Even though Kenya contributes less than 0.1 per cent of global greenhouse gas (GHG) emissions, it has policies and measures to pursue a low-carbon and resilient development pathway to realise its Vision 2030 to transform the country into a newly industrialising, middle-income economy.
Kenya’s economy is largely dependent on tourism and agriculture, both susceptible to climate change and extreme weather conditions. Increasing heat and drought contribute to severe crop and livestock losses, leading to famine and other threats to human health and well-being.
Climate change is increasingly impacting the lives of citizens and the environment. It has led to more extreme weather events like the drought that last longer than usual, irregular and unpredictable rainfall and increasing temperatures. That has worsened challenges such as water scarcity, food insecurity and economic stagnation yet harvests and agricultural production account for 33 per cent of the gross domestic product.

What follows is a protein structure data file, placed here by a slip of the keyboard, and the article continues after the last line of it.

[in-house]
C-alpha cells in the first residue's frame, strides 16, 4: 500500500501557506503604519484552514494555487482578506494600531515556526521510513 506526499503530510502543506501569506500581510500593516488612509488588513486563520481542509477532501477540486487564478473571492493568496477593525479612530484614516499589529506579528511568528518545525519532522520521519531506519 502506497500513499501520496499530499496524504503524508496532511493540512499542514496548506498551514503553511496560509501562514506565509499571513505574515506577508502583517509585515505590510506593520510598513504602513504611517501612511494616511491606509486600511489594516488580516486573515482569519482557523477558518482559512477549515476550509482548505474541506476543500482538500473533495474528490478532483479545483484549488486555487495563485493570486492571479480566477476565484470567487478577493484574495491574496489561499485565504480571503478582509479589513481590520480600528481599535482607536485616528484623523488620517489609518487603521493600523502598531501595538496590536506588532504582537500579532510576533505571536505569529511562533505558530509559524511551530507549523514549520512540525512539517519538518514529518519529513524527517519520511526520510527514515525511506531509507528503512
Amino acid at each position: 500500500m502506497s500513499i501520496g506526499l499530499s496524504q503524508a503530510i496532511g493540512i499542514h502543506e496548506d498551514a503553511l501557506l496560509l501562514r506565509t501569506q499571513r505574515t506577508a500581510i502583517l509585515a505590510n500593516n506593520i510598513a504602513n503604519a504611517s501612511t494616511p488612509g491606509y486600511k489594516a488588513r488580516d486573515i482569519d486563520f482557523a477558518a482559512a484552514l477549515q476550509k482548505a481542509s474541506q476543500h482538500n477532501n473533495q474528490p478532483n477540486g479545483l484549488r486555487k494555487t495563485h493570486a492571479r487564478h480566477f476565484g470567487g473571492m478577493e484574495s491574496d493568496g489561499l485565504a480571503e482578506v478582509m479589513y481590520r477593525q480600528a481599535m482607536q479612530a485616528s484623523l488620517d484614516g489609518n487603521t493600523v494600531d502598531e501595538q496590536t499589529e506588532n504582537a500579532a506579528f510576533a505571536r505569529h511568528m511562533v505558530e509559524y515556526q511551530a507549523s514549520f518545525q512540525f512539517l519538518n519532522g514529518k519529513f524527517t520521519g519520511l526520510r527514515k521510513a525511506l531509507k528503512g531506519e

The government should help to improve farming to curb climate change so that drought and famine do not adversely affect us, hence increasing food production. Forests are crucial in the fight against climate change and protecting them is vital. Yet companies destroy forests to pave the way for animal farming, soya or palm oil plantations. Better laws can stop them.
Every year, environmental factors take the lives of 13 million people since the changing weather patterns are expanding diseases and extreme weather events increase deaths and make it difficult for healthcare systems to keep up.
The burning of imported petrol and diesel causes over 70 per cent of Kenya’s energy-related emissions. The government should switch to a sustainable transport system by capitalising on surplus renewable energy. Petrol and diesel vehicles, aeroplanes and ships use fossil fuels.
Mr Mwendwa is a communication and media technology student at Maseno University. [email protected].